What is Crème Fraiche?
We find out what the entire hubbub behind this specialty ingredient is all about.
Crème Fraiche is a bit of a culinary mystery. Most of us have seen it used on TV and even fewer of us have actually used it in the kitchen. Many chefs suggest alternating it with sour cream, but are they really all that similar? Here are a few things you might want to know about the elusive French ingredient:
1. It isn't as fancy as it sounds.
Crème Fraiche, which literally translates to "fresh cream" in English, is simply a slightly aged and naturally thickened soured cream. While classic American sour cream uses lactic acid to cause "souring", Crème Fraiche is soured naturally, using naturally occurring cultures and bacteria, much like yogurt and buttermilk.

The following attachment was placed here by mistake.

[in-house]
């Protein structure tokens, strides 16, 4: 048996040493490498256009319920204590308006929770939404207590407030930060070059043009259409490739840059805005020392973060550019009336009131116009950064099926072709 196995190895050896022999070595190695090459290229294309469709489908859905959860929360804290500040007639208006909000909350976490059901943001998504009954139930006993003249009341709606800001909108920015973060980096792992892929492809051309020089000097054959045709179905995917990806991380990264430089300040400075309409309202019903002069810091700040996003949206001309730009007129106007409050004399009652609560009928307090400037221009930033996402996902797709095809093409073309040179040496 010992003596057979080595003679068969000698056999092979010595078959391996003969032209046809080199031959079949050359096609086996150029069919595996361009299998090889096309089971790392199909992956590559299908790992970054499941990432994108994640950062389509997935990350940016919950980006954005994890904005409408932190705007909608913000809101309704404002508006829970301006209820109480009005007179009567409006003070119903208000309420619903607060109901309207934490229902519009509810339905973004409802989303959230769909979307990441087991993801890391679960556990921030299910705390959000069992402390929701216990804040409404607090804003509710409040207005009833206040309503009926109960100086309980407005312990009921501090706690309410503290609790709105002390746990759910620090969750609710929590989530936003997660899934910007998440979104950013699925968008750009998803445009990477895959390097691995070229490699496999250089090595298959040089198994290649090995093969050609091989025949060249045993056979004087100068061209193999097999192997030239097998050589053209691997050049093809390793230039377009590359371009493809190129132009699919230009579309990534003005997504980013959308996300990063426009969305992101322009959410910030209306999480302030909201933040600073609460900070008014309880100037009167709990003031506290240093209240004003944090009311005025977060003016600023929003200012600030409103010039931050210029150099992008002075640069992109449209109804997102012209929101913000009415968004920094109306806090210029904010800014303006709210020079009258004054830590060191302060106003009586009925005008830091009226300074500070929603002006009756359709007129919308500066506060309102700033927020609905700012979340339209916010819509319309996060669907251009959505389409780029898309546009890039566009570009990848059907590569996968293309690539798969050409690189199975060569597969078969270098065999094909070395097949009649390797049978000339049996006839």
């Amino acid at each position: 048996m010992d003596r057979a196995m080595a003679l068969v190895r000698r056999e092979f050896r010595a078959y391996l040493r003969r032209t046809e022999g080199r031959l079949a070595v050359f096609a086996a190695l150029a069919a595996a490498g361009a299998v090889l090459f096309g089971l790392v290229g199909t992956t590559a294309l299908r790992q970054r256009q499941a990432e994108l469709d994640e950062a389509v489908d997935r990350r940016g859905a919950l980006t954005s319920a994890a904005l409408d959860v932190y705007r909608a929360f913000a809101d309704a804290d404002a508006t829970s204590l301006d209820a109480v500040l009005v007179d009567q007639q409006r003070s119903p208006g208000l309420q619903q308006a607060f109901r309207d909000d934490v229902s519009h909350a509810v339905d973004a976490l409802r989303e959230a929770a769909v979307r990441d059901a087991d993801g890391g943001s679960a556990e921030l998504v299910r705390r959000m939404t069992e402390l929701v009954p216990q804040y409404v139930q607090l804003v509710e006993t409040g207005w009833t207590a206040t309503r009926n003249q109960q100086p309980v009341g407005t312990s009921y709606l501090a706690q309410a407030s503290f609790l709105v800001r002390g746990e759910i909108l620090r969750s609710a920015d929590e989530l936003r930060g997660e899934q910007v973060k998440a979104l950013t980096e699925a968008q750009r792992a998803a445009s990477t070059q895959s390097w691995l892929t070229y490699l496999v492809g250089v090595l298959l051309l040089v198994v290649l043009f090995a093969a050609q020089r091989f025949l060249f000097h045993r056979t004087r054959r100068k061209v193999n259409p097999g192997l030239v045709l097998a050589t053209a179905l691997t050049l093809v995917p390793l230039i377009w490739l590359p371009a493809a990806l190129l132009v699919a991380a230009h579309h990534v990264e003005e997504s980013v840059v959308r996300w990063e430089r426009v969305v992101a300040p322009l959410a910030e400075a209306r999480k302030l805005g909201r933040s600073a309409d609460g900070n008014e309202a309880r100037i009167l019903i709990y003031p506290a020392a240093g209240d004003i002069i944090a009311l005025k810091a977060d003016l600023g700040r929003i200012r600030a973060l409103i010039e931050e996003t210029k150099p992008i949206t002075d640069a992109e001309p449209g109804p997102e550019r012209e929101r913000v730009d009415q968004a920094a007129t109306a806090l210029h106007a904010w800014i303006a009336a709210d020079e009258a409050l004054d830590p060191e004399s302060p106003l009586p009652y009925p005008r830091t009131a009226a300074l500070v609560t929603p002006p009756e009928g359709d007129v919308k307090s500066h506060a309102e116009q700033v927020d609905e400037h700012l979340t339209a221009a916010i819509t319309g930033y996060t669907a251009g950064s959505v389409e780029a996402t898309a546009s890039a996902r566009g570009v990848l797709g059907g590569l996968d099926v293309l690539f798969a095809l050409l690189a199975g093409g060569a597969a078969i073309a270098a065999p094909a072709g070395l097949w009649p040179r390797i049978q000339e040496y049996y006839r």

2. Sour cream really is a great alternative.
While Crème Fraiche does contain a little bit more fat than sour cream, making it perfect for stirring into warm soups and sauces without curdling, they share a pretty similar, if not identical flavor profile. Crème Fraiche is the richer, more tart, and sexier counterpart of sour cream. If a recipe calls for Crème Fraiche, don't hesitate to switch it out with sour cream!
3. You can make it at home!
Avoid spending tons of cash at the specialty food store and make your own Crème Fraiche at home! All you have to do is mix around two cups of heavy whipping cream (don't use all purpose cream, as it has stabilizers in it) with two tablespoons of yogurt (a natural culture) and leave it out, slightly covered in a warm place. After 24 hours, you should have your own thick, luscious Crème Fraiche ready to use! Make sure to refrigerate it immediately after making it, in order to avoid spoilage.
ALSO READ: Whipping Cream versus All-Purpose Cream
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